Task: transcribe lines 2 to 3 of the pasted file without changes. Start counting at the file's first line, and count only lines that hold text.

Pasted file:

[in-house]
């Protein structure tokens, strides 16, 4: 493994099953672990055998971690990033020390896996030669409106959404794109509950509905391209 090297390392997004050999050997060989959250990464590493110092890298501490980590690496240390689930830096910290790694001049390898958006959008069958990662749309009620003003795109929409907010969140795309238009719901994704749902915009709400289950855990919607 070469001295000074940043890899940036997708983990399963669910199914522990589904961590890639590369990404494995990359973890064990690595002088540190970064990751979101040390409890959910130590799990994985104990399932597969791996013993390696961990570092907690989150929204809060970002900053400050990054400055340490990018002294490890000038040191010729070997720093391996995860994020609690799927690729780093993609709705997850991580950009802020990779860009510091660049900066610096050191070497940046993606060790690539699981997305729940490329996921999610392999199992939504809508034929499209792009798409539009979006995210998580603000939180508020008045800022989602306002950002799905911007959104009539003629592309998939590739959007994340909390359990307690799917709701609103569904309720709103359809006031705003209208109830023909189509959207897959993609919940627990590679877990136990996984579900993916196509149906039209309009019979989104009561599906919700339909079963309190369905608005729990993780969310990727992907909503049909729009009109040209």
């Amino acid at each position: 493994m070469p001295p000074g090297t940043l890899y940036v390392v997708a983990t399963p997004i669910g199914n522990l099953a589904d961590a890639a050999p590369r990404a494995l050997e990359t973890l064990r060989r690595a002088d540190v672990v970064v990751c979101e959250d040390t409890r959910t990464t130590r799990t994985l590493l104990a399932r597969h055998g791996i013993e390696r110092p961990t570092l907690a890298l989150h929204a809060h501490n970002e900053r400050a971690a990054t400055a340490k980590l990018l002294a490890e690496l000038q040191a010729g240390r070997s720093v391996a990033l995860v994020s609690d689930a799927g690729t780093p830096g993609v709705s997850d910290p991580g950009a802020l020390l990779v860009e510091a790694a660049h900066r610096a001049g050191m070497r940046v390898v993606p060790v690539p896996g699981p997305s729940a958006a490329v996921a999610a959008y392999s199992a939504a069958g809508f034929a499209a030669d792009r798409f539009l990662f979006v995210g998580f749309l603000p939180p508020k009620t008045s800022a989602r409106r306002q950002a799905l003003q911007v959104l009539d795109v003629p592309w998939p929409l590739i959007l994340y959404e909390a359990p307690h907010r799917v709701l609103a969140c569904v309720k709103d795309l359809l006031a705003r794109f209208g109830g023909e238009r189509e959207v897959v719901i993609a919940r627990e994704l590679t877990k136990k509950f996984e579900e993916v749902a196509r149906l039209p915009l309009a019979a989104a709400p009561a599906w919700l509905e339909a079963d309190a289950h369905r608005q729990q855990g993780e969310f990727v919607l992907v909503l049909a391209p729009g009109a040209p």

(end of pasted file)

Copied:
């Protein structure tokens, strides 16, 4: 493994099953672990055998971690990033020390896996030669409106959404794109509950509905391209 090297390392997004050999050997060989959250990464590493110092890298501490980590690496240390689930830096910290790694001049390898958006959008069958990662749309009620003003795109929409907010969140795309238009719901994704749902915009709400289950855990919607 070469001295000074940043890899940036997708983990399963669910199914522990589904961590890639590369990404494995990359973890064990690595002088540190970064990751979101040390409890959910130590799990994985104990399932597969791996013993390696961990570092907690989150929204809060970002900053400050990054400055340490990018002294490890000038040191010729070997720093391996995860994020609690799927690729780093993609709705997850991580950009802020990779860009510091660049900066610096050191070497940046993606060790690539699981997305729940490329996921999610392999199992939504809508034929499209792009798409539009979006995210998580603000939180508020008045800022989602306002950002799905911007959104009539003629592309998939590739959007994340909390359990307690799917709701609103569904309720709103359809006031705003209208109830023909189509959207897959993609919940627990590679877990136990996984579900993916196509149906039209309009019979989104009561599906919700339909079963309190369905608005729990993780969310990727992907909503049909729009009109040209």
């Amino acid at each position: 493994m070469p001295p000074g090297t940043l890899y940036v390392v997708a983990t399963p997004i669910g199914n522990l099953a589904d961590a890639a050999p590369r990404a494995l050997e990359t973890l064990r060989r690595a002088d540190v672990v970064v990751c979101e959250d040390t409890r959910t990464t130590r799990t994985l590493l104990a399932r597969h055998g791996i013993e390696r110092p961990t570092l907690a890298l989150h929204a809060h501490n970002e900053r400050a971690a990054t400055a340490k980590l990018l002294a490890e690496l000038q040191a010729g240390r070997s720093v391996a990033l995860v994020s609690d689930a799927g690729t780093p830096g993609v709705s997850d910290p991580g950009a802020l020390l990779v860009e510091a790694a660049h900066r610096a001049g050191m070497r940046v390898v993606p060790v690539p896996g699981p997305s729940a958006a490329v996921a999610a959008y392999s199992a939504a069958g809508f034929a499209a030669d792009r798409f539009l990662f979006v995210g998580f749309l603000p939180p508020k009620t008045s800022a989602r409106r306002q950002a799905l003003q911007v959104l009539d795109v003629p592309w998939p929409l590739i959007l994340y959404e909390a359990p307690h907010r799917v709701l609103a969140c569904v309720k709103d795309l359809l006031a705003r794109f209208g109830g023909e238009r189509e959207v897959v719901i993609a919940r627990e994704l590679t877990k136990k509950f996984e579900e993916v749902a196509r149906l039209p915009l309009a019979a989104a709400p009561a599906w919700l509905e339909a079963d309190a289950h369905r608005q729990q855990g993780e969310f990727v919607l992907v909503l049909a391209p729009g009109a040209p």